• Customers: customers’ perceptions of value provide a ceiling above which you should not price. It is known that people buy “stuff” for reasons that go beyond hard benefits, and XR is no different (actually even more so). The common pitfall is that we often find XR so compelling, effective and “innovative” that we assume the benefits are crystal clear. On the other hand, the clients' perception might be very different and takes into account other factors like switching costs, learning effort, and so forth. Let’s try to list “benefits” from a broader perspective:

  1. Functional Benefits: The utilitarian aspects that might be attractive to engineers or technology enthusiasts. An architect might find particularly appealing the opportunity to model and experience the “space” in ways that are not possible with standard cad software.

  2. Operational Benefits: This represents the product’s ability to increase efficiency for the customer. A virtual tour would allow real estate firms to do a prescreening of the available properties with clients.

  3. Financial Benefits: This is what most buyers are after (or at least that is what they most often claim), and it boils down to a simple question: if I buy this, will I make more money? What is the increase in conversion by using this AR app for my next marketing campaign?

  4. Personal benefits: This includes the goal of being an early adopter, purchasing from a well-known brand, dealing with a trusted partner to avoid risk or any sort of psychological satisfaction triggered by the purchase (please read this again and take a moment to let this really SINK in).

All these pieces are part of a very complex puzzle for which there is no one-fit-all solution. The first step to address this riddle is acknowledging that purchasing decisions are made by individuals and NOT organizations. I am a strong believer that business happens between people and not entities. Consequently, every person in the room is, inevitably, longing for different benefits. Discovering those is going to help you tremendously through the sales process.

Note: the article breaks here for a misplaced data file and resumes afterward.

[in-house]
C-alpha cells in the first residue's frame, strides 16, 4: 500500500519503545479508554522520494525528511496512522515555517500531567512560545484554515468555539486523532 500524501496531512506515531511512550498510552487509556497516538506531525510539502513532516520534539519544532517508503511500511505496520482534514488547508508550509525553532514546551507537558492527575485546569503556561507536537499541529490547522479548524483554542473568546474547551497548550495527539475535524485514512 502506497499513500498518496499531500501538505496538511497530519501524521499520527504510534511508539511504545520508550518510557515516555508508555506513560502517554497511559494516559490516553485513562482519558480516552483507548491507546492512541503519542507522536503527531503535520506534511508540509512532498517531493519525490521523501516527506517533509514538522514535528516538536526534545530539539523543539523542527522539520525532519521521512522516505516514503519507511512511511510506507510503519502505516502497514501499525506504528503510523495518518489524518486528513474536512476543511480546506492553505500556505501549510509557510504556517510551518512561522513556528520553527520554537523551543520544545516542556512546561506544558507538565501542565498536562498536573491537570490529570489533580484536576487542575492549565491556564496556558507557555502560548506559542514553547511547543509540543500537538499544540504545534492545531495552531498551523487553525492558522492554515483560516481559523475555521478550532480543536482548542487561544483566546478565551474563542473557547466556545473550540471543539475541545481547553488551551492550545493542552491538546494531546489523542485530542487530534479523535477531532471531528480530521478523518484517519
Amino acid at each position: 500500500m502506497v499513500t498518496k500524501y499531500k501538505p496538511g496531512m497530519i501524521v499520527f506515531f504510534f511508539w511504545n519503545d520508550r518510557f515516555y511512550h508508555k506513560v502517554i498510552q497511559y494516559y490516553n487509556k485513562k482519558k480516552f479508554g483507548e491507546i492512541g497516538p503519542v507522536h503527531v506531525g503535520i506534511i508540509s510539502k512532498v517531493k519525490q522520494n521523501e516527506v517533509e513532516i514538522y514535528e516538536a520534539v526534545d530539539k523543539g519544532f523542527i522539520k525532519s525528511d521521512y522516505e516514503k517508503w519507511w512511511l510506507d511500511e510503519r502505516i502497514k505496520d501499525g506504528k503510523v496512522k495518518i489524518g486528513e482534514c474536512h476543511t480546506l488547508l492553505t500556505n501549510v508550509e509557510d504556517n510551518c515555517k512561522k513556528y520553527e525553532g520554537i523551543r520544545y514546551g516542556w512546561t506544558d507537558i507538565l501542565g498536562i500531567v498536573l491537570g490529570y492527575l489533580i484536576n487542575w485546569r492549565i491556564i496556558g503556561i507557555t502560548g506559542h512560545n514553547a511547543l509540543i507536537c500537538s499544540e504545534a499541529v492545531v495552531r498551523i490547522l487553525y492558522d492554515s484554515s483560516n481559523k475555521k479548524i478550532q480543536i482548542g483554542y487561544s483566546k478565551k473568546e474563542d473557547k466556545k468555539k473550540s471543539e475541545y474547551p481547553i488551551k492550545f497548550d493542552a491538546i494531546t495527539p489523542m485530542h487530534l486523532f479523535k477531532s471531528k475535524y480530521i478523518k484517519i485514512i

Benefits (in whatever form) are always weighed against the costs. The costs perceived by customers are also perceived differently and might include:

Monetary costs: The price paid, as well as installation, operation costs and maintenance. A VR training facility does not operate itself. Where will it be installed? What if SteamVR or Nvidia break something during the latest update? What will it cost to update the look of a crane that is used in a VR training simulation?

Non-monetary costs: The risk of product failure, obsoleting of a prior software or solution and learning costs are just some examples.

One way to look at all these variables from a customer perspective is to define the total cost of ownership. It is defined as the total amount spent by a customer to own and use a product or service. Using the total cost of ownership in your pricing strategy can also help position yourself relative to your competitors. Showing that a product’s total cost of ownership is lower than a competitor’s can be a compelling benefit to a customer. Similarly showing the customer that buying the cheapest product on the market might result in the most expensive product to own can also provide a compelling purchase rationale.